20 Feb 2024, 13:38
Benjamin Wehrmann

Eastern German coal mining region faces labour shortage instead of unemployment amid phase-out

dpa / Süddeutsche Zeitung

Over the course of the planned coal phase-out in Germany there will be a net increase in available jobs in eastern mining region Lusatia that employers might struggle to fill due to a shortage of skilled labour, an analysis on the structural economic change in the region conducted by the Technical University of Cottbus-Senftenberg has found, reported news agency dpa in an article published in Süddeutsche Zeitung. The success in luring companies to invest in new projects in the lignite mining region that straddles three eastern German states has “dramatic” effects on local labour markets, which struggle to find workers due to demographic change and stiff competition for skilled employees, researcher Gunther Markwardt said. Demographic decline means Lusatia could lose about 20 percent of its current population by 2038, the official deadline for completing the country’s exit from coal-fired power production. “The biggest problem lies ahead of us,” Markwardt said, warning that “this could come to hurt us really soon.”

The university’s research project that had been set up to document and examine the phaseout’s economic impact found that efforts to compensate for the loss of coal industry jobs by encouraging investments in other industries generally had been successful, even if many of the promised positions had not yet been created. “The compensation of jobs in lignite-based power production can be considered achieved,” Markwardt said. The researchers found that improving commuting infrastructure could help alleviate labour shortages, as well as encourage young locals to stay in their home regions and achieve targeted migration. Luring workers from abroad could be improved in the region. Jörg Steinbach, economy minister of Brandenburg, said the region’s image could suffer from far-right activities that scare off investors and potential workers.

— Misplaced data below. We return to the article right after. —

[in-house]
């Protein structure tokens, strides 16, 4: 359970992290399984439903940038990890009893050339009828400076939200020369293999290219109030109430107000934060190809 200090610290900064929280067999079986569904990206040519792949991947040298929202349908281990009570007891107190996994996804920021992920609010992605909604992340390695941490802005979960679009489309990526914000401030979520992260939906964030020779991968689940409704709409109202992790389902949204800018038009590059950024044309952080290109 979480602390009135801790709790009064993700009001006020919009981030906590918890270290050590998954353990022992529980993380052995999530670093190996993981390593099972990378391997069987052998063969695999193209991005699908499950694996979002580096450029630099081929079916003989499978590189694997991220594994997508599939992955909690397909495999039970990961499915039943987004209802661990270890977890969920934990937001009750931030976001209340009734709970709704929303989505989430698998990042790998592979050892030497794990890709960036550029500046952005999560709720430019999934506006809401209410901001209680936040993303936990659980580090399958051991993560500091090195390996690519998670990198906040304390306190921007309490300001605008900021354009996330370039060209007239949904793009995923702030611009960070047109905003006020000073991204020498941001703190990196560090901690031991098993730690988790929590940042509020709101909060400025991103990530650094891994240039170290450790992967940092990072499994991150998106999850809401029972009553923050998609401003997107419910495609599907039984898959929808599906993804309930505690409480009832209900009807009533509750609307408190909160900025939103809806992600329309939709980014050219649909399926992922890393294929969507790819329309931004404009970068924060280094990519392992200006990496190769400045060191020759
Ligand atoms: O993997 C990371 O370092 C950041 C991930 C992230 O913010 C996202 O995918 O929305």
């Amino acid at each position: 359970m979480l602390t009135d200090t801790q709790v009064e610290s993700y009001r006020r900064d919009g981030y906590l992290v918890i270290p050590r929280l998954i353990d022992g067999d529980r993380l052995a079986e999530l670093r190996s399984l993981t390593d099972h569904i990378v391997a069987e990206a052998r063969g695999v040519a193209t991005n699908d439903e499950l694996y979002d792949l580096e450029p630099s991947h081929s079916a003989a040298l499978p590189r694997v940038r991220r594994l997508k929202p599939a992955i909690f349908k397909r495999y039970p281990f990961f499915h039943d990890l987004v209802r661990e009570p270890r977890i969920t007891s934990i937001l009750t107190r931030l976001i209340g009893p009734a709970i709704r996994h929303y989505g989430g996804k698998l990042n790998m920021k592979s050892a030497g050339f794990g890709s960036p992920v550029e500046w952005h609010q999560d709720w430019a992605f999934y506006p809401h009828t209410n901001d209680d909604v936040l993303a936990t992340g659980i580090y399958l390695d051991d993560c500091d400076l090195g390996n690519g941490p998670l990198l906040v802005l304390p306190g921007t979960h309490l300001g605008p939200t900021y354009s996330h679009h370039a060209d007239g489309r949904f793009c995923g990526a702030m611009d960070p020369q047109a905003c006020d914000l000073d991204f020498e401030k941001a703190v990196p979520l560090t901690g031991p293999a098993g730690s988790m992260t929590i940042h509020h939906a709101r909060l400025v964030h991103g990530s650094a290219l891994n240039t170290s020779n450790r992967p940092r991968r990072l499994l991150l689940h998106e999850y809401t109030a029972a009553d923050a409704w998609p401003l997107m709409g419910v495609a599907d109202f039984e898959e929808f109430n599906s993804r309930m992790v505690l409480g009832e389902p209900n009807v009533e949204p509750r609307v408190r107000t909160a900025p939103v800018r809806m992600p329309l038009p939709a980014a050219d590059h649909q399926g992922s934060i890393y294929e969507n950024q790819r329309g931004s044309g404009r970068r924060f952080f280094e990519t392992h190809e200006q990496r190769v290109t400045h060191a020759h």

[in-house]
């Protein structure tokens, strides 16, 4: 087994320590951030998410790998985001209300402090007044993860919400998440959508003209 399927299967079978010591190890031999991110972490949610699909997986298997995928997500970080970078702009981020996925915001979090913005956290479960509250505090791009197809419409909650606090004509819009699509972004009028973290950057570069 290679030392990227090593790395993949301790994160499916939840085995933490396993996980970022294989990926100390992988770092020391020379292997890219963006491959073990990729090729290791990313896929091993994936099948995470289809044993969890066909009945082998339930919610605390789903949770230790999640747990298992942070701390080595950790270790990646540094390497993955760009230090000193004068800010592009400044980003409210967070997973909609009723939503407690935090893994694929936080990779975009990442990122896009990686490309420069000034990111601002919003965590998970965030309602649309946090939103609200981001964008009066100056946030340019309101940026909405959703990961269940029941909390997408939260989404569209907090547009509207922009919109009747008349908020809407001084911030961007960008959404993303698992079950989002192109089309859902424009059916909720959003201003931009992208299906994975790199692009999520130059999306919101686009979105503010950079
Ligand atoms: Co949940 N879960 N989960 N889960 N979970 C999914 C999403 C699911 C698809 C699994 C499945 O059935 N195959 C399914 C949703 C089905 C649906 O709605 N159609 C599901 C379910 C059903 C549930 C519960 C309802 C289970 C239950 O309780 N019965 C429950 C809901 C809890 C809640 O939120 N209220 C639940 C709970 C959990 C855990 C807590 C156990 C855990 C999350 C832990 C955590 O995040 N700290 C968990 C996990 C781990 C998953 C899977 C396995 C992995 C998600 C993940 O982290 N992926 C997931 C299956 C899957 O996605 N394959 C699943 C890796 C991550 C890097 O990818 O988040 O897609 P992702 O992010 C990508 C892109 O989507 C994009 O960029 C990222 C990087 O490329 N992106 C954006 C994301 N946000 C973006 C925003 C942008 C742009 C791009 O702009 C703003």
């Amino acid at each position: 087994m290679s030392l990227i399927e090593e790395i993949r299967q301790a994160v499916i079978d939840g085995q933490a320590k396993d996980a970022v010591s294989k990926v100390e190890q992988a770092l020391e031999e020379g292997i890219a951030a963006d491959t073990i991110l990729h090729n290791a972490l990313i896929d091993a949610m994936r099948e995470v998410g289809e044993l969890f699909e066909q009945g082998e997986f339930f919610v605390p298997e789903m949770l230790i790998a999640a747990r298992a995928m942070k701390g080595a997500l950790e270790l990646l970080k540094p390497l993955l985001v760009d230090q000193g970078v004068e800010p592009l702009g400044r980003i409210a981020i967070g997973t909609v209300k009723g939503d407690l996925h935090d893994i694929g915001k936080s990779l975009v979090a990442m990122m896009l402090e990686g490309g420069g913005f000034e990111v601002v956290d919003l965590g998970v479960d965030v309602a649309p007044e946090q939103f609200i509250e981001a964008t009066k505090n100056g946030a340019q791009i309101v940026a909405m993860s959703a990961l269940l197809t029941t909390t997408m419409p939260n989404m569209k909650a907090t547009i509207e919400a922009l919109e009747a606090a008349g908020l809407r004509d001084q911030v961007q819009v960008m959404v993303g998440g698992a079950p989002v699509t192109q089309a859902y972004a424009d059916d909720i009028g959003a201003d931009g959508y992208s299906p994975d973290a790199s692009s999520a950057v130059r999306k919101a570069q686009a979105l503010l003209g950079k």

The government has promised to pull Germany's phase-out of coal forward to 2030. It already entered into an agreement with western mining state North Rhine-Westphalia to implement a faster phase-out, but eastern states have been more reluctant to agree an earlier shutdown of operations, arguing the government first needs to ensure and adequate expansion of renewable energy and the creation of a modern backup power plant park.

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